The Gamm's The Elephant Man

By: Sep. 13, 2007

The opening of the Rhode Island theater season reminds me, just a bit, of the upcoming presidential primaries. I wonder: Who will be first?  How will they do?  What, if any, impact will the early season productions have on the productions six months hence?

On Monday, September 10th, some of those questions were answered when The Elephant Man opened at The Gamm.  The Gamm's Artistic Director, Tony Estrella finessed performances out of his company that set the bar high for our other local theaters.

The Elephant Man, by Bernard Pomerance is a play based on the life of Joseph Carey (John) Merrick.  Merrick was born in 1862 with a condition that disfigured his skin and bones.  At a young age he was sent to a workhouse, where at age 21 he escaped to work in a freak show.  Merrick was "discovered" by Fredrick Treves who treated and cared for him at London Hospital until his death by accidental asphyxiation at age 28.  The play begins, essentially, at the meeting of Treves and Merrick and ends at Merrick's death.

The Elephant Man originally opened on Broadway, to critical and financial success, in 1979 and ran for more than 900 performances. Philip Anglim originated the title role, which was later played by Bruce Davison, David Bowie and Mark Hamill. In 2002, there was a limited-run Broadway revival with Billy Crudup in the title role.

In The Gamm's production, local actor and Big Apple Circus clown, Ben Johnson conveys the physicality of John Merrick during a tremendous performance.  Johnson's representation is clearly more from the inside of the character: the experience of being John Merrick, than from the outside: what it was like to look upon John Merrick. Early in the production Johnson becomes Merrick, by contorting his body in a grotesque but beautifully choreographed moment.  Johnson has the ability, which he has displayed in previous Gamm productions, to make the audience care about the character he plays.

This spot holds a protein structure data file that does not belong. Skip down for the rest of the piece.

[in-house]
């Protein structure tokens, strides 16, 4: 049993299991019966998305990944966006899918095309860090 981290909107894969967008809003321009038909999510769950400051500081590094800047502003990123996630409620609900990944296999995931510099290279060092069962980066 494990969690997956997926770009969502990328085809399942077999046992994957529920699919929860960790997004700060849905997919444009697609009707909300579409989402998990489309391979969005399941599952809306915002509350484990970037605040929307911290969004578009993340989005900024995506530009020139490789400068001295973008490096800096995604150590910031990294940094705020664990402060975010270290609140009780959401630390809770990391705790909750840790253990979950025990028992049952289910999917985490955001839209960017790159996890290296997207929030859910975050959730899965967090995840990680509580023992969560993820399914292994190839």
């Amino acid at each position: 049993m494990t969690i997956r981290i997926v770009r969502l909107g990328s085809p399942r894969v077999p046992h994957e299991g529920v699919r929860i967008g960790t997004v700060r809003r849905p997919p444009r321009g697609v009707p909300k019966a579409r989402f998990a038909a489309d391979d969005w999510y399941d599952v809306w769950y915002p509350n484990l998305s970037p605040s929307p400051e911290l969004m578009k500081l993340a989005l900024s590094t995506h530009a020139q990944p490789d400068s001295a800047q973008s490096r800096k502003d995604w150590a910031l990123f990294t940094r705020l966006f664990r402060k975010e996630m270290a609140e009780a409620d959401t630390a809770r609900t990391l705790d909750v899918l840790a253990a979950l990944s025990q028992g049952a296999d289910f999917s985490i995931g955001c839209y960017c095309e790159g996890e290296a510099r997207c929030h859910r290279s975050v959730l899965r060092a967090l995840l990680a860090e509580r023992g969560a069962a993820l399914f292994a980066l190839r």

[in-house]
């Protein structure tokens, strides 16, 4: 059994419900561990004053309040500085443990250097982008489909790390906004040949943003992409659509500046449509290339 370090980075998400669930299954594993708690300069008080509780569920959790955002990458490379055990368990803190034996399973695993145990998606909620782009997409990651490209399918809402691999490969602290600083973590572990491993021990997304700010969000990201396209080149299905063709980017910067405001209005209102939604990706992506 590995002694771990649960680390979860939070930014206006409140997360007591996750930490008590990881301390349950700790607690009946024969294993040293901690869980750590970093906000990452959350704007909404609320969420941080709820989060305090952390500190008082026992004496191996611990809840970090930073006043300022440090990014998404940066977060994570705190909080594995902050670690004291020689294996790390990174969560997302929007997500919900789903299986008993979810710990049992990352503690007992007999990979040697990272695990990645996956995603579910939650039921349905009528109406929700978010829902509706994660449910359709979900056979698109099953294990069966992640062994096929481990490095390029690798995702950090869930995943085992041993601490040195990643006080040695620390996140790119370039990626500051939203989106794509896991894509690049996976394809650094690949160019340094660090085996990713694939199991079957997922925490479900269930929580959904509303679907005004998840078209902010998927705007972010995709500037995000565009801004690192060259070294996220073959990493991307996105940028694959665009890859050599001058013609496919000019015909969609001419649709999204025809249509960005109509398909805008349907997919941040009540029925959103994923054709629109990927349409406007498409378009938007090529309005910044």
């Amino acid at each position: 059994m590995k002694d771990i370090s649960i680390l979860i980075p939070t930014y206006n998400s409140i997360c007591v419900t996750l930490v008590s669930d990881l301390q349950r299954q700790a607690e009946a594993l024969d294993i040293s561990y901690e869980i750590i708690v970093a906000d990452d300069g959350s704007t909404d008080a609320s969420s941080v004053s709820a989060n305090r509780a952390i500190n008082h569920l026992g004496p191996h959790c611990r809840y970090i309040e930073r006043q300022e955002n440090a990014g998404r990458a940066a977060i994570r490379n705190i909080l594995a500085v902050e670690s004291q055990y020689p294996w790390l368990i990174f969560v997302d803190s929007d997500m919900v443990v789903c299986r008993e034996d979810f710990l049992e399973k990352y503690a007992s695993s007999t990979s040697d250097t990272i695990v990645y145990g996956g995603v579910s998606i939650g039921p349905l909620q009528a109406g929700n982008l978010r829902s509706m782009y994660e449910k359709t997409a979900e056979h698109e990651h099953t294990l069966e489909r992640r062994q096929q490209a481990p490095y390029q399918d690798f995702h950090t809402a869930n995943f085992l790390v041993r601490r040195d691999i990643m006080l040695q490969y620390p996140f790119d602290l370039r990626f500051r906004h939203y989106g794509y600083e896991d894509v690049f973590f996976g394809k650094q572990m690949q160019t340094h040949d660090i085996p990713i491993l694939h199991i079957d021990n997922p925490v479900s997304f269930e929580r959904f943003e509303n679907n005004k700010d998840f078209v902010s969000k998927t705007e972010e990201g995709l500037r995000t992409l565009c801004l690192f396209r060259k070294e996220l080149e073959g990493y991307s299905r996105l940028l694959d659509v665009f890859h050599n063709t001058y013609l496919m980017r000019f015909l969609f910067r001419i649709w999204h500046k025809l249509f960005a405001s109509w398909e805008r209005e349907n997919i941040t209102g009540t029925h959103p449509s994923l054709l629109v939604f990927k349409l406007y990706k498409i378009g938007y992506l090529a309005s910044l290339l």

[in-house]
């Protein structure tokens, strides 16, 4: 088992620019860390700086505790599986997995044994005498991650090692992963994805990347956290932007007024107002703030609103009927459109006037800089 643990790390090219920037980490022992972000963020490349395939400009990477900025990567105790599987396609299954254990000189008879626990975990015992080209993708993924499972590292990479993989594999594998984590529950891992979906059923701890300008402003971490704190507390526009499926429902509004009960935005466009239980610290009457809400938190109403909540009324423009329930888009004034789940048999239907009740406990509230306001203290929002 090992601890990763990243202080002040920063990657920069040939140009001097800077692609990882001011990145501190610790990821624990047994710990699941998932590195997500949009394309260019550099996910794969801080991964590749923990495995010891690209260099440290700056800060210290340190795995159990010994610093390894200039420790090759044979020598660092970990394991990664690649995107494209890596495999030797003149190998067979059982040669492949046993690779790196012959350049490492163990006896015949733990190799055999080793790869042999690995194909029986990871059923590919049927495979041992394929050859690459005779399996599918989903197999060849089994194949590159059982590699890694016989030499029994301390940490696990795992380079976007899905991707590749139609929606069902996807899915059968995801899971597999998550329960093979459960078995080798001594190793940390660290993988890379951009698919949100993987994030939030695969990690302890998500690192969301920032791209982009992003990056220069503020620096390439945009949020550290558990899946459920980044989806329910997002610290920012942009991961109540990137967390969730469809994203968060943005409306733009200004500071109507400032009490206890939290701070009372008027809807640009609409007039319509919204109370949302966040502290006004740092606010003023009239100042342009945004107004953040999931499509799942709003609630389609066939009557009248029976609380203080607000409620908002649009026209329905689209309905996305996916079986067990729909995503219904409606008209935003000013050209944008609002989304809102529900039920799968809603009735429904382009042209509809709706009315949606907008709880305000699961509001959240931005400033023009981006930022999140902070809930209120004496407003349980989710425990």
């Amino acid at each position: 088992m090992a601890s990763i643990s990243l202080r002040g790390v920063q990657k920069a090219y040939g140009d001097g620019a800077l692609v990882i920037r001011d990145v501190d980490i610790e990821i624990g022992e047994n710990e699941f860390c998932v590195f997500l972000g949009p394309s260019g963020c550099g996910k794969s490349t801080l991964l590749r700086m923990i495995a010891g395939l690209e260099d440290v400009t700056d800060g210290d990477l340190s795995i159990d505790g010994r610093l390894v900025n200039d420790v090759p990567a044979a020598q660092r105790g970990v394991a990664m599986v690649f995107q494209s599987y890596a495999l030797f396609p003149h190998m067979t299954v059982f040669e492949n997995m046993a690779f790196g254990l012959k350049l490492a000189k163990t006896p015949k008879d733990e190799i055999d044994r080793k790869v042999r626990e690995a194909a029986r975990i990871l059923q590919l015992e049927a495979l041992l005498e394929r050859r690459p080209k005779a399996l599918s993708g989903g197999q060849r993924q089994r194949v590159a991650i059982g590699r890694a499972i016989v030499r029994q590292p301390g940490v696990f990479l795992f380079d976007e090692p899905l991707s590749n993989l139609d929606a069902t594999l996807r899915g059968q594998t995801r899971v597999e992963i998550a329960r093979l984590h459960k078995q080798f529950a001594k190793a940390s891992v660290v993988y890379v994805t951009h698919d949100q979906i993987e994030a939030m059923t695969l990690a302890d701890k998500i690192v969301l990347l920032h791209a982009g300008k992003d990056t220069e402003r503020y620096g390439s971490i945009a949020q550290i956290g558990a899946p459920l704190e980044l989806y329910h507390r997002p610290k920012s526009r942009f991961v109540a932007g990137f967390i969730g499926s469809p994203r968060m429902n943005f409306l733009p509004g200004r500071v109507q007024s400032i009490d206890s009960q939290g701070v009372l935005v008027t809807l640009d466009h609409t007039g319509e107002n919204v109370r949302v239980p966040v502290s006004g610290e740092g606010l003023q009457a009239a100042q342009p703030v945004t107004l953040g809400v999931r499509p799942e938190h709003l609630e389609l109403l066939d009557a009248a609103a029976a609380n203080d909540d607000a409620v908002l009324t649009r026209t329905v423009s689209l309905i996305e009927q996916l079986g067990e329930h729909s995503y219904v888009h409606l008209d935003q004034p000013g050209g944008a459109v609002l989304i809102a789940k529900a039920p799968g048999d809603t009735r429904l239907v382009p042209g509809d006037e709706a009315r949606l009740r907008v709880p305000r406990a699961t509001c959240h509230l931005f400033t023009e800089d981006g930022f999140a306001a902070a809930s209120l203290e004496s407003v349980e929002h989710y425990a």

Steve Kidd plays Frederick Treves. While not the title character, Treves' character is on stage nearly as much as Merrick's.  Kidd has an intimate grasp on his character, and his portrayal feels completely authentic.  Ambition, ego, compassion and a strict adherence to the rules of polite society are constant themes in Treves' character.

As Gomm, The London Hospital administator who benefits from donations sent to Merrick, Scott Winters plays the anti-hero. He successfully pulls back from the "villain" stereotype, but is the least likeable person on stage. Winter's accent is thin and reedy, the most akin to the Queen's English. His speech patterns and accent, as are the entire company's, is terrific.  The production's dialect coach, Wendy Overly, brings forward at least three, distinct, English accents.

The supporting cast members each give fine performances. Alan F. Hawkridge does double-duty as Ross, Merrick's freak show "Manager" and as the Bishop. Wendy Overly and Karen Carpenter zip from role to role, eight between them, each distinct and well acted.  Tom Gleadow plays his supporting roles with ease.

Jeanine Kane plays one of the pinhead duo and Mrs. Kendal.  As Mrs. Kendal, Kane shines, giving the role the right amount of humor and turns in an understated and beautiful performance.

Each of the, nearly two-dozen acts is cleverly titled and conveyed to the audience. The production is mounted without intermission, which adds to the intensity.  The constant re-setting of the stage became a bit distracting.  I think that less staging would be more effective.  The audience accepts Johnson, who is handsome by any definition, as the Elephant Man and lets itself be transported to Victorian England.  It follows that they could "see" a bedroom without a bed or carnival without an entire wall filled with fun house mirrors.  In that vein, the "Everyone sees themselves in Merrick" metaphor is a bit overplayed with the mirrors.  These are minor distractions, in what is otherwise a tremendous production.

The Elephant Man at The Gamm in Pawtucket, RI runs through October 7th.  Tickets are $20-$34 and can be purchased by calling the 401-723-4266 or online at  For more information visit

Photo: Ben Johnson as John Merrick, The Elephant Man by Peter Goldberg.


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